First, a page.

My hardtail today isn’t quite like the hardtail that the 13-year-old me rode. On the face they are the same, but subtle tweaks and tunes mean that it is just as capable as I am. Look at the picture of my bike. It has a great suspension fork on it, space-age drivetrain, carbon wheels, a dropper post, powerful brakes and big meat on the hoops. There isn’t much difference between that bike and a top-of-the-line full-suspension super bike. The geometry is dialed so that I can confidently ride aggressive terrain, it climbs like a rat up a drainpipe, and it goes where I put it. There’s no crazy setup, guess work, trail side second guessing, and mystery moments where body weight shifts, changes in terrain and suspension movements conflict.
If you have ever wanted to feel like a ninja on a bike, then a hardtail is the easiest way to get there. Where you point it, it shall go. You mess up, you get taught a lesson. Suddenly mountain biking returns to that principal feeling of being a person flying through nature. When you started biking, besides the moments of ‘Oh shit, this is going to hurt!’ what struck a note with you might have been the purity of it all. An elemental challenge of how your decisions result in the success or failure of your adventure. A way of exercising control and testing your skills with no safety net of society around you and where the only victim to your experimentation with the line of risk is yourself. That’s why I got into mountain biking, I think. That’s why I still love it. My hardtail is an exercise in purity again. Everything is stripped back to the point where it is me and the tests I choose to give myself.
Less flat tires?
Everything is exaggerated with a hardtail. Tire selection is essential on any bike, but on a hardtail there is no cutting corners. If you want to ride one fast and hard, then you need to have some meaty numbers. I run a 2.5-inch Maxxis Minnion EXO tubeless on the rear of my bike and I haven’t flatted once since February. I’m surprised too. What I could put it down to is not scrimping on quality tires and wanting to save weight. Hell, now I don’t have swinging bits to weigh me down or thoughts of sprung weight I can just go crazy and shod my horse in the finest of rubber bands. It’s brilliant to have one less thing to worry about. However, the real reason for fewer punctures might just be that I ride smarter now.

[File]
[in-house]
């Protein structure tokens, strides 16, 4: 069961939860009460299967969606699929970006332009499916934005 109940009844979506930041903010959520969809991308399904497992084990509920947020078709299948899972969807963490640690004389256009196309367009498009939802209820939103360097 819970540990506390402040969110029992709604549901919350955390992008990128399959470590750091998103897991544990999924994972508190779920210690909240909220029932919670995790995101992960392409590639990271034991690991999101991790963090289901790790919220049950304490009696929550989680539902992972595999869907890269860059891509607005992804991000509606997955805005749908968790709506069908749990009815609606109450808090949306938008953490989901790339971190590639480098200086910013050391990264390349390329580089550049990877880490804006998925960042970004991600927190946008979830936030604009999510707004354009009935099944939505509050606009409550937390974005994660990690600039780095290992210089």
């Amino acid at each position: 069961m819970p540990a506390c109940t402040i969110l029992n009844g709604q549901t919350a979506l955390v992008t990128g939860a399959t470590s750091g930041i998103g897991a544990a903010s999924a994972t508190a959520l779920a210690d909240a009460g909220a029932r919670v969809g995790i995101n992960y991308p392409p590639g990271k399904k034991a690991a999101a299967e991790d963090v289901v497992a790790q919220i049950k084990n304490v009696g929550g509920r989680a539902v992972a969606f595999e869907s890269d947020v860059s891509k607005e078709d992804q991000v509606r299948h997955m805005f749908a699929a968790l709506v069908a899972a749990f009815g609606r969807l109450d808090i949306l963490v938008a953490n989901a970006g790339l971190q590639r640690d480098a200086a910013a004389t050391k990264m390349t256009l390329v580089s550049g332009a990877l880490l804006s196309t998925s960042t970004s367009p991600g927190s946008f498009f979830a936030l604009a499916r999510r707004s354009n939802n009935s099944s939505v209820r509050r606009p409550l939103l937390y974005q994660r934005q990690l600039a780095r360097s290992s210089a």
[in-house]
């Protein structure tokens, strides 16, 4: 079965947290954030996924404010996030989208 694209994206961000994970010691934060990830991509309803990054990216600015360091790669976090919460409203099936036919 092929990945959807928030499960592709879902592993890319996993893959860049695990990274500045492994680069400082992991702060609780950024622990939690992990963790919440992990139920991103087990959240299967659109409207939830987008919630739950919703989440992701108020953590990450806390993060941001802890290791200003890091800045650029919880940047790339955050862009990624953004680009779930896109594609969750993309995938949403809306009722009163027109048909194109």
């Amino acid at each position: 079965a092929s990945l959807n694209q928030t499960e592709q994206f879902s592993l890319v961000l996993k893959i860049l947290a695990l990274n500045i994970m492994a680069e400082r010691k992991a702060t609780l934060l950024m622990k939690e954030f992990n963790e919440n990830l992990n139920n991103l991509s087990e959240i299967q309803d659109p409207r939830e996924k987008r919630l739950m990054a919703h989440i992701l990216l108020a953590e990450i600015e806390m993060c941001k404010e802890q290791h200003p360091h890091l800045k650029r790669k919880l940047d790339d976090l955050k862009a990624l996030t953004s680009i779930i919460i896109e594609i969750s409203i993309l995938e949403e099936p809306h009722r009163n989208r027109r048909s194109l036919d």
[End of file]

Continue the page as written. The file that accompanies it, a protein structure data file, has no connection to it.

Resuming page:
[Editor’s note: The day after I wrote this I put a hole in the tire and the coagulated Stanimal couldn’t plug the breach. Did I break the spell when I claimed no punctures? Did I curse myself for speaking out loud about this magical resistance to flat tires? Is Bikemag.com haunted?]
I won’t always ride a hardtail but I’m pleased to be reunited with the simplicity of one. I’ve always been afraid of technological devolution but now I know that I could still love mountain biking even if I only rode a hardtail for the rest of my life. That knowledge has given me a freedom and lifted a weight from my shoulders.